In terms of design, the HMX20C retains the same barrel-like shape of its HMX10C predecessor. It's not a look we're crazy about to be honest, but at least the camera fits nicely into the hand. With dimensions of 66x67x139mm, it is one of the smallest Full HD camcorders on the market, which will please habitual shooters to no end. Despite its diminutive size, the camera has a surprising amount of heft behind it — 500g, in fact. Keeping your footage nice and steady should therefore be a cinch. We also liked the swivelling handgrip, which makes it easier to shoot at unconventional angles. (As an added bonus, Samsung has done away with the HMX10’s hideous hand strap, replacing it with a softer suede-like material).
Taking a leaf out of Sony's book, the HMX20C eschews the traditional joystick-and-button interface for a 2.7in touch-screen arrangement. This is something that seems to divide consumers like Capulets and Montagues: some people adore the simplicity of the touch screen, while other people can't stand it. Personally, we remain steadfast fans of the interface, fingerprints 'n' all.
Like most current camcorder models, the HMX20C includes a dedicated Easy button which takes care of most camera settings for you. It's essentially a Full Auto mode that locks out the menu screen, denying you access to manual settings. This has proved to be a very popular feature with mainstream consumers, and its inclusion will be appreciated by Luddites and casual shooters.
For those who prefer a more hands-on approach, the HMX20C comes packed with a cavalcade of advanced modes and features. Some of the highlights include adjustable white balance, Face Detect technology, manual exposure and shutter speeds, a Tele Macro mode, external audio (via a 3.5mm jack), a selection of scene modes, Touch Focus (which allows you to refocus areas of the frame by tapping the LCD display) and slow motion recording. This last feature is particularly noteworthy, as it allows you to capture video at an astonishing 250 frames per second. However, the mode is limited to 10-second bursts and will only record in standard-definition. It should still be handy for golf swings and the like though.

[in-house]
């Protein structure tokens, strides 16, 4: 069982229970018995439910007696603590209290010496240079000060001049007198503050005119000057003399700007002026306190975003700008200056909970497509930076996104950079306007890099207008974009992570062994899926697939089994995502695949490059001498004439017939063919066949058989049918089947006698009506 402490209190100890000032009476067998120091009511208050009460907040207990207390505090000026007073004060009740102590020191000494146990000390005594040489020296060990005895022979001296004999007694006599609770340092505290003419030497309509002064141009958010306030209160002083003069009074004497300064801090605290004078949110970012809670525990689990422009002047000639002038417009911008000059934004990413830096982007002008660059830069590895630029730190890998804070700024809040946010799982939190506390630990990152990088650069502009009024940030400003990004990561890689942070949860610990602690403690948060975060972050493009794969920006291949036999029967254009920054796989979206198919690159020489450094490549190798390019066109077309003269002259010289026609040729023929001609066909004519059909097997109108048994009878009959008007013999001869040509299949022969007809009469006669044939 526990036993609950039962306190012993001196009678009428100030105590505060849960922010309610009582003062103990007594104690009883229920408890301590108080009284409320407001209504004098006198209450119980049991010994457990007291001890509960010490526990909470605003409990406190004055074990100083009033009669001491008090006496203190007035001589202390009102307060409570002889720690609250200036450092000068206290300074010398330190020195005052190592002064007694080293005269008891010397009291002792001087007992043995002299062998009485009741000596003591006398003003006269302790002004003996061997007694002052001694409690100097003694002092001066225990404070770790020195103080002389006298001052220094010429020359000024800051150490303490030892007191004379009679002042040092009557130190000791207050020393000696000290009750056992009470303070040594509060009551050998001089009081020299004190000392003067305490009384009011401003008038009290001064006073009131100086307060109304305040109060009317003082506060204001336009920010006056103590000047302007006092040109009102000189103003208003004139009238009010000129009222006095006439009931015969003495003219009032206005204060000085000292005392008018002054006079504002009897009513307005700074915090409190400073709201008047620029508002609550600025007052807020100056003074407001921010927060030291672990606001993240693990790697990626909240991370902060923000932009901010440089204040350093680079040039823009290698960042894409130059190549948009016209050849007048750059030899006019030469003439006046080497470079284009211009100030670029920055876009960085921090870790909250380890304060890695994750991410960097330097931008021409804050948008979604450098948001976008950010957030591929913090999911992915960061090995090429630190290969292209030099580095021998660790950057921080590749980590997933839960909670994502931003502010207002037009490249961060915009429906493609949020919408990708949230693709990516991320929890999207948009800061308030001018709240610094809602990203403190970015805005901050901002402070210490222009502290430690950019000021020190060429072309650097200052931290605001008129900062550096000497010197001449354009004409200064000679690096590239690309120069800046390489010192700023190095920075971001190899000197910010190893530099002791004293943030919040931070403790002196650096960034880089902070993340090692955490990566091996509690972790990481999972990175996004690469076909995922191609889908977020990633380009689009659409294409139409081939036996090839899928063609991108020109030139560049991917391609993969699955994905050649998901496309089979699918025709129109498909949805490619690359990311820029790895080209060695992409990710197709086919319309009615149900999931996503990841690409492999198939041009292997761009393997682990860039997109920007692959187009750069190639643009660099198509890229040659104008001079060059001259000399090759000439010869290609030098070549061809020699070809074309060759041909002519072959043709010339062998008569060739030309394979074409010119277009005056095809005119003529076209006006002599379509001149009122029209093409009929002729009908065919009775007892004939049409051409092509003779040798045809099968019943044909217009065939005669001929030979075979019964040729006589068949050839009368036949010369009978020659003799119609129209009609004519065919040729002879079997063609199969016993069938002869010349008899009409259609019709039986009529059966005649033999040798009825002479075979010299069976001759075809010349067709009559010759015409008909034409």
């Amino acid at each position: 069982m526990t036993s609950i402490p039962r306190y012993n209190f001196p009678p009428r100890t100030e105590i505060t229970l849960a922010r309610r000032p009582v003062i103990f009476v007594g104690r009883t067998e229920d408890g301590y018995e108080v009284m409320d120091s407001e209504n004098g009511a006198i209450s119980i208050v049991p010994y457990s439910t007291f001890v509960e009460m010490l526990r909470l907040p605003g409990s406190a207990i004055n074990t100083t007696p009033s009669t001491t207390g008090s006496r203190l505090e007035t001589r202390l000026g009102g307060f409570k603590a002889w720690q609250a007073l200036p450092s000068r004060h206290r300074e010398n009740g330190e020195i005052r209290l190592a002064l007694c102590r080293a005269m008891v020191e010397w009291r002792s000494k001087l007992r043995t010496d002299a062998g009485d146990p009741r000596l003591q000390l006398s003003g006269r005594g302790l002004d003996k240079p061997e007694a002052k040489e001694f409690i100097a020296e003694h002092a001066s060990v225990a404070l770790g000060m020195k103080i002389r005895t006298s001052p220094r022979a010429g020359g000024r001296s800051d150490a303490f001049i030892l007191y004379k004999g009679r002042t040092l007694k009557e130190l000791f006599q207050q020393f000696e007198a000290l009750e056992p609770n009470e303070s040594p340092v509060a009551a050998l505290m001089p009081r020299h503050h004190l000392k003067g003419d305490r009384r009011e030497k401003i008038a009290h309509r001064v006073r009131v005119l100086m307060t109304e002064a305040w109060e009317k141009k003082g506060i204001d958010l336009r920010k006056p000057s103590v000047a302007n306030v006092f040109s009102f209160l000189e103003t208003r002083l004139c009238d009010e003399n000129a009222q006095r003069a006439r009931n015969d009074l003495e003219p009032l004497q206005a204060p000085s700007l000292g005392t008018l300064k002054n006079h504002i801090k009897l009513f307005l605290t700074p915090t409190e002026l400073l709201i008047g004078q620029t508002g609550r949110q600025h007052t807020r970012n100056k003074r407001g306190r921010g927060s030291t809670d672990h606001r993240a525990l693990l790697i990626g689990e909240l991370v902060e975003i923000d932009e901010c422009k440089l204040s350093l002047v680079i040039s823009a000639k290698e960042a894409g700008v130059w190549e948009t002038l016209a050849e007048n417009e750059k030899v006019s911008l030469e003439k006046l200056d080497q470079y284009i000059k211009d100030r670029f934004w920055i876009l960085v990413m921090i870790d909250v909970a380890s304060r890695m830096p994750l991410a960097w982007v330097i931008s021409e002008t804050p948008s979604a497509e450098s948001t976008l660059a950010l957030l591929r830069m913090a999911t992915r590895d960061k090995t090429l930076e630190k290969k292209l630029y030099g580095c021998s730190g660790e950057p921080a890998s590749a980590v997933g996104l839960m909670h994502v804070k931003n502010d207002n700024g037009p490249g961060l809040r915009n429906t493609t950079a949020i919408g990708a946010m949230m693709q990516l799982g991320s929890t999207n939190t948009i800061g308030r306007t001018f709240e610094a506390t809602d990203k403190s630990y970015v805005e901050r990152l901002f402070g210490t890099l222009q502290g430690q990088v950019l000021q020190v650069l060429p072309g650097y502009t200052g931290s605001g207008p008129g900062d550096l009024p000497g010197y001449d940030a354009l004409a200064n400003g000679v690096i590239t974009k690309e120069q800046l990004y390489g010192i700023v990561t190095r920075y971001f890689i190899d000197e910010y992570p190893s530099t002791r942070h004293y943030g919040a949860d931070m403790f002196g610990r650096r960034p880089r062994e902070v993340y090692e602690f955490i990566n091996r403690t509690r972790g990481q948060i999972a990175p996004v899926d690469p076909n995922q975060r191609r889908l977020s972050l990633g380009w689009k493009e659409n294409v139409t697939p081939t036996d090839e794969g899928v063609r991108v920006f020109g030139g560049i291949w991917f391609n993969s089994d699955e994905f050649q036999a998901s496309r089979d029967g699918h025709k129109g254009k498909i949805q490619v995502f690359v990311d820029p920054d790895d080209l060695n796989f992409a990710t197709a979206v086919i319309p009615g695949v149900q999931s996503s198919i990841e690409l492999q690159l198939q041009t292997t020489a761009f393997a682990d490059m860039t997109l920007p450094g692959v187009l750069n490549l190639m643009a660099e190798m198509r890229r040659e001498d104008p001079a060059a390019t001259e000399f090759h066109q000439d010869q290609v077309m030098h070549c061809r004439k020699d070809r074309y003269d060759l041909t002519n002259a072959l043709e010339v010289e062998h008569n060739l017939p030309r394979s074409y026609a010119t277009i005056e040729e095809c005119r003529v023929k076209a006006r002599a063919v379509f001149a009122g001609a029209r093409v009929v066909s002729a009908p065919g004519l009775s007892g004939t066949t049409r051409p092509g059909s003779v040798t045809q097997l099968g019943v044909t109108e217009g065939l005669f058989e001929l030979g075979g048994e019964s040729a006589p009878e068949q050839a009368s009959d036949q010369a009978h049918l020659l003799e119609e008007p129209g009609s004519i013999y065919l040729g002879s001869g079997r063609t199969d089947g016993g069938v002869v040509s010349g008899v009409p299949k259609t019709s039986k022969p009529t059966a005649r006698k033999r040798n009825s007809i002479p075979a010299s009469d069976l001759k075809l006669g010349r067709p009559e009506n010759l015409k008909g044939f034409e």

Rather unsettlingly, the HMX20C includes an option to switch off the recording lamp so you can film people in secret. We can only assume this was implemented at the behest of sweaty-palmed voyeurs in trench coats (we always wondered who filled out those customer feedback cards!) In any event, this slightly creepy feature gives a good indication of the breadth of options on offer.
For connectivity, the HMX20C comes equipped with all the usual suspects, including Composite, USB 2.0 and Component Video jacks. Curiously, Samsung has neglected to include an HDMI output on the VP-HMX20C’s body. Instead, a port has been built into the included docking cradle, which is obviously less than ideal. It means you’ll need to keep the cradle handy whenever you want to hook your camera up to an HDTV. (You’ll also need an additional power outlet near your telly to make it run.)
All up, we were hugely impressed by this camcorder, despite its myriad faults. For the asking price, it's hard to imagine a more accomplished or feature-rich offering. Two thumbs up.
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GGG Evaluation Team
For work use, Microsoft Word and Excel programs pre-installed on the device are adequate for preparing short documents.
The Fujitsu LifeBook UH574 allowed for great mobility without being obnoxiously heavy or clunky. Its twelve hours of battery life did not disappoint.
The screen was particularly good. It is bright and visible from most angles, however heat is an issue, particularly around the Windows button on the front, and on the back where the battery housing is located.
My first impression after unboxing the Q702 is that it is a nice looking unit. Styling is somewhat minimalist but very effective. The tablet part, once detached, has a nice weight, and no buttons or switches are located in awkward or intrusive positions.